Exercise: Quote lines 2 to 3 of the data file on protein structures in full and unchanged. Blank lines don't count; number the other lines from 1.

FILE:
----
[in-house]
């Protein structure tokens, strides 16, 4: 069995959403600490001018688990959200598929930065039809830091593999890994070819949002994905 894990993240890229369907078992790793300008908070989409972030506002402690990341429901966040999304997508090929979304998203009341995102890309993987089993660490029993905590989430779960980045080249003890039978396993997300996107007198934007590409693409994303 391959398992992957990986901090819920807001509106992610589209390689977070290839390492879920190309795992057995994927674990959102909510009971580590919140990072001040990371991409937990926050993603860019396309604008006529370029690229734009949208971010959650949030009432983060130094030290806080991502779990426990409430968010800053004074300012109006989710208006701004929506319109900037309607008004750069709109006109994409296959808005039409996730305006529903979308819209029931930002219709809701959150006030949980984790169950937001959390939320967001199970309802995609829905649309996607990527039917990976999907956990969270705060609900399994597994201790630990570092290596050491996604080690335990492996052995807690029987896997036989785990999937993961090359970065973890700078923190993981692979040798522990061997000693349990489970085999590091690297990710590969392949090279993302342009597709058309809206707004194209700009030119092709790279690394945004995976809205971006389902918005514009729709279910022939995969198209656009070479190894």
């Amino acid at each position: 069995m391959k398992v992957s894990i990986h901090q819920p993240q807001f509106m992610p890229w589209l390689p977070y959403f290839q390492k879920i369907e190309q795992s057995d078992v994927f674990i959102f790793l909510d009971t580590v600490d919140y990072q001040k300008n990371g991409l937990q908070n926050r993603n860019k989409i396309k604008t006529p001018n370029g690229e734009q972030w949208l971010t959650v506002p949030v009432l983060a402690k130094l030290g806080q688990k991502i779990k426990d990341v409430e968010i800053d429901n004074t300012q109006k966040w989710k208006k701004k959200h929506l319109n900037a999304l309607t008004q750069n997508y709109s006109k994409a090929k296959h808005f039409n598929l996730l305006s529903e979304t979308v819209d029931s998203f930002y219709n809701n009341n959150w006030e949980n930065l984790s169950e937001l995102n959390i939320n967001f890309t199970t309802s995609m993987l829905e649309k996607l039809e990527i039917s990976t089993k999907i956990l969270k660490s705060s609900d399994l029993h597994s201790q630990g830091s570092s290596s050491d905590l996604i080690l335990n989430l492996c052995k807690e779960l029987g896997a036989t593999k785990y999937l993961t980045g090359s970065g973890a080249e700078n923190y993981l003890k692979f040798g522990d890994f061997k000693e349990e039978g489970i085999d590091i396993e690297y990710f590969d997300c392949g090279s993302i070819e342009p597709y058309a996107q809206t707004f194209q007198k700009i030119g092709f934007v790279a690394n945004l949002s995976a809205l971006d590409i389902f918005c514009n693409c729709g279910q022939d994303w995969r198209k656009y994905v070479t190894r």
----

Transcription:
């Protein structure tokens, strides 16, 4: 069995959403600490001018688990959200598929930065039809830091593999890994070819949002994905 894990993240890229369907078992790793300008908070989409972030506002402690990341429901966040999304997508090929979304998203009341995102890309993987089993660490029993905590989430779960980045080249003890039978396993997300996107007198934007590409693409994303 391959398992992957990986901090819920807001509106992610589209390689977070290839390492879920190309795992057995994927674990959102909510009971580590919140990072001040990371991409937990926050993603860019396309604008006529370029690229734009949208971010959650949030009432983060130094030290806080991502779990426990409430968010800053004074300012109006989710208006701004929506319109900037309607008004750069709109006109994409296959808005039409996730305006529903979308819209029931930002219709809701959150006030949980984790169950937001959390939320967001199970309802995609829905649309996607990527039917990976999907956990969270705060609900399994597994201790630990570092290596050491996604080690335990492996052995807690029987896997036989785990999937993961090359970065973890700078923190993981692979040798522990061997000693349990489970085999590091690297990710590969392949090279993302342009597709058309809206707004194209700009030119092709790279690394945004995976809205971006389902918005514009729709279910022939995969198209656009070479190894």
């Amino acid at each position: 069995m391959k398992v992957s894990i990986h901090q819920p993240q807001f509106m992610p890229w589209l390689p977070y959403f290839q390492k879920i369907e190309q795992s057995d078992v994927f674990i959102f790793l909510d009971t580590v600490d919140y990072q001040k300008n990371g991409l937990q908070n926050r993603n860019k989409i396309k604008t006529p001018n370029g690229e734009q972030w949208l971010t959650v506002p949030v009432l983060a402690k130094l030290g806080q688990k991502i779990k426990d990341v409430e968010i800053d429901n004074t300012q109006k966040w989710k208006k701004k959200h929506l319109n900037a999304l309607t008004q750069n997508y709109s006109k994409a090929k296959h808005f039409n598929l996730l305006s529903e979304t979308v819209d029931s998203f930002y219709n809701n009341n959150w006030e949980n930065l984790s169950e937001l995102n959390i939320n967001f890309t199970t309802s995609m993987l829905e649309k996607l039809e990527i039917s990976t089993k999907i956990l969270k660490s705060s609900d399994l029993h597994s201790q630990g830091s570092s290596s050491d905590l996604i080690l335990n989430l492996c052995k807690e779960l029987g896997a036989t593999k785990y999937l993961t980045g090359s970065g973890a080249e700078n923190y993981l003890k692979f040798g522990d890994f061997k000693e349990e039978g489970i085999d590091i396993e690297y990710f590969d997300c392949g090279s993302i070819e342009p597709y058309a996107q809206t707004f194209q007198k700009i030119g092709f934007v790279a690394n945004l949002s995976a809205l971006d590409i389902f918005c514009n693409c729709g279910q022939d994303w995969r198209k656009y994905v070479t190894r």